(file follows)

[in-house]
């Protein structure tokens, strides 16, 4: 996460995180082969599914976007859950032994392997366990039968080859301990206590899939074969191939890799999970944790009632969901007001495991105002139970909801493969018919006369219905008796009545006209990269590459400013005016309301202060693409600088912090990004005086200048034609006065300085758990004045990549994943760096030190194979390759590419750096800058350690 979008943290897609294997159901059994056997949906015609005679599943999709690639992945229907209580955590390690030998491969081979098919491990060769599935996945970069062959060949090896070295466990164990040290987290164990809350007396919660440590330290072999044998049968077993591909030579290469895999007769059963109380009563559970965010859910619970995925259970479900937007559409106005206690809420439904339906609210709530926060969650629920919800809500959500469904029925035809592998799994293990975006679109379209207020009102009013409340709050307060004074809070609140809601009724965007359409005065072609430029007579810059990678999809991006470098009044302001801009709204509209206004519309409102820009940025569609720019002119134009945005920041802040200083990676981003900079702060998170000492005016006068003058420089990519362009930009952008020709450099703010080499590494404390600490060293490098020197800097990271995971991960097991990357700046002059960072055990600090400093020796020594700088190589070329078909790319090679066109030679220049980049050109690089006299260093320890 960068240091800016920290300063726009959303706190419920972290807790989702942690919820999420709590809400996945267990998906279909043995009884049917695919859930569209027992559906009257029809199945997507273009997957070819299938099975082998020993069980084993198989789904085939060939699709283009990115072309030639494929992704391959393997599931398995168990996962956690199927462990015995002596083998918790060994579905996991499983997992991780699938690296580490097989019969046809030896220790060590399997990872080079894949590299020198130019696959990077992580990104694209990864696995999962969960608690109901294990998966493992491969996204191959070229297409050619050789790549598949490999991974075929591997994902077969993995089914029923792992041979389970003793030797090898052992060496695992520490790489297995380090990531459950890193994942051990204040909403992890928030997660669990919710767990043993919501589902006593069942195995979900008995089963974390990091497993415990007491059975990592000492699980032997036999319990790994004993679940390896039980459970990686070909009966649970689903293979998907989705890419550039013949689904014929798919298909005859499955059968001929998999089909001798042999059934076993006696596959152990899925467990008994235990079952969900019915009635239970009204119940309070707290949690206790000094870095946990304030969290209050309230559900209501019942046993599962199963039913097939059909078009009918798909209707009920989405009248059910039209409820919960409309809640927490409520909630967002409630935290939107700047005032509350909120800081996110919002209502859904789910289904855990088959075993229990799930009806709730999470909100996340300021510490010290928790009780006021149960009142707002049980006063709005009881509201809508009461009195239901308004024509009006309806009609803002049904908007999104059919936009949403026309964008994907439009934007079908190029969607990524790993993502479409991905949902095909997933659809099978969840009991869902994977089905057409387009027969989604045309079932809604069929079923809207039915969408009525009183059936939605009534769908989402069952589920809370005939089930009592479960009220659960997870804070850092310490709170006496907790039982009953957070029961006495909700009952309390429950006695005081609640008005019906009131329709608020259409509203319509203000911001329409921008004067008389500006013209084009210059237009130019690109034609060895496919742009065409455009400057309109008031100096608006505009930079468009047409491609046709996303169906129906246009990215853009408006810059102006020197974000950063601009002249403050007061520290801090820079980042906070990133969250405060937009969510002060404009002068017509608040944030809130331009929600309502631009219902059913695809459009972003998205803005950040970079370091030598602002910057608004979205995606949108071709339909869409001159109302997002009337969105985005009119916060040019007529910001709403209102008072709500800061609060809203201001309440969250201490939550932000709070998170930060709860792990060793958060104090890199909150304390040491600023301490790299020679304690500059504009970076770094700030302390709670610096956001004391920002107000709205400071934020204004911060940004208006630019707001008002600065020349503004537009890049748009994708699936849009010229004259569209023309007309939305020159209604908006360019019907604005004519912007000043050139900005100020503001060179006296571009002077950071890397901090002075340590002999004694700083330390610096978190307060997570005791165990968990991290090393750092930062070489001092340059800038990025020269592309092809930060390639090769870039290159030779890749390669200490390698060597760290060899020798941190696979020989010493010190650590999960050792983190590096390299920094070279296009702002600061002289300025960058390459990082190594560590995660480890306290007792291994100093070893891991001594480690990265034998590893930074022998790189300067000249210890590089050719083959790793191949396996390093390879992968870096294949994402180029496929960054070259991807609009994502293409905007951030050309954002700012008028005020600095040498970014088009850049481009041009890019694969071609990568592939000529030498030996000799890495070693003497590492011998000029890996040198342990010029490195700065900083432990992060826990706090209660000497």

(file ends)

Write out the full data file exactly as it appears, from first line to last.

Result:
[in-house]
């Protein structure tokens, strides 16, 4: 996460995180082969599914976007859950032994392997366990039968080859301990206590899939074969191939890799999970944790009632969901007001495991105002139970909801493969018919006369219905008796009545006209990269590459400013005016309301202060693409600088912090990004005086200048034609006065300085758990004045990549994943760096030190194979390759590419750096800058350690 979008943290897609294997159901059994056997949906015609005679599943999709690639992945229907209580955590390690030998491969081979098919491990060769599935996945970069062959060949090896070295466990164990040290987290164990809350007396919660440590330290072999044998049968077993591909030579290469895999007769059963109380009563559970965010859910619970995925259970479900937007559409106005206690809420439904339906609210709530926060969650629920919800809500959500469904029925035809592998799994293990975006679109379209207020009102009013409340709050307060004074809070609140809601009724965007359409005065072609430029007579810059990678999809991006470098009044302001801009709204509209206004519309409102820009940025569609720019002119134009945005920041802040200083990676981003900079702060998170000492005016006068003058420089990519362009930009952008020709450099703010080499590494404390600490060293490098020197800097990271995971991960097991990357700046002059960072055990600090400093020796020594700088190589070329078909790319090679066109030679220049980049050109690089006299260093320890 960068240091800016920290300063726009959303706190419920972290807790989702942690919820999420709590809400996945267990998906279909043995009884049917695919859930569209027992559906009257029809199945997507273009997957070819299938099975082998020993069980084993198989789904085939060939699709283009990115072309030639494929992704391959393997599931398995168990996962956690199927462990015995002596083998918790060994579905996991499983997992991780699938690296580490097989019969046809030896220790060590399997990872080079894949590299020198130019696959990077992580990104694209990864696995999962969960608690109901294990998966493992491969996204191959070229297409050619050789790549598949490999991974075929591997994902077969993995089914029923792992041979389970003793030797090898052992060496695992520490790489297995380090990531459950890193994942051990204040909403992890928030997660669990919710767990043993919501589902006593069942195995979900008995089963974390990091497993415990007491059975990592000492699980032997036999319990790994004993679940390896039980459970990686070909009966649970689903293979998907989705890419550039013949689904014929798919298909005859499955059968001929998999089909001798042999059934076993006696596959152990899925467990008994235990079952969900019915009635239970009204119940309070707290949690206790000094870095946990304030969290209050309230559900209501019942046993599962199963039913097939059909078009009918798909209707009920989405009248059910039209409820919960409309809640927490409520909630967002409630935290939107700047005032509350909120800081996110919002209502859904789910289904855990088959075993229990799930009806709730999470909100996340300021510490010290928790009780006021149960009142707002049980006063709005009881509201809508009461009195239901308004024509009006309806009609803002049904908007999104059919936009949403026309964008994907439009934007079908190029969607990524790993993502479409991905949902095909997933659809099978969840009991869902994977089905057409387009027969989604045309079932809604069929079923809207039915969408009525009183059936939605009534769908989402069952589920809370005939089930009592479960009220659960997870804070850092310490709170006496907790039982009953957070029961006495909700009952309390429950006695005081609640008005019906009131329709608020259409509203319509203000911001329409921008004067008389500006013209084009210059237009130019690109034609060895496919742009065409455009400057309109008031100096608006505009930079468009047409491609046709996303169906129906246009990215853009408006810059102006020197974000950063601009002249403050007061520290801090820079980042906070990133969250405060937009969510002060404009002068017509608040944030809130331009929600309502631009219902059913695809459009972003998205803005950040970079370091030598602002910057608004979205995606949108071709339909869409001159109302997002009337969105985005009119916060040019007529910001709403209102008072709500800061609060809203201001309440969250201490939550932000709070998170930060709860792990060793958060104090890199909150304390040491600023301490790299020679304690500059504009970076770094700030302390709670610096956001004391920002107000709205400071934020204004911060940004208006630019707001008002600065020349503004537009890049748009994708699936849009010229004259569209023309007309939305020159209604908006360019019907604005004519912007000043050139900005100020503001060179006296571009002077950071890397901090002075340590002999004694700083330390610096978190307060997570005791165990968990991290090393750092930062070489001092340059800038990025020269592309092809930060390639090769870039290159030779890749390669200490390698060597760290060899020798941190696979020989010493010190650590999960050792983190590096390299920094070279296009702002600061002289300025960058390459990082190594560590995660480890306290007792291994100093070893891991001594480690990265034998590893930074022998790189300067000249210890590089050719083959790793191949396996390093390879992968870096294949994402180029496929960054070259991807609009994502293409905007951030050309954002700012008028005020600095040498970014088009850049481009041009890019694969071609990568592939000529030498030996000799890495070693003497590492011998000029890996040198342990010029490195700065900083432990992060826990706090209660000497």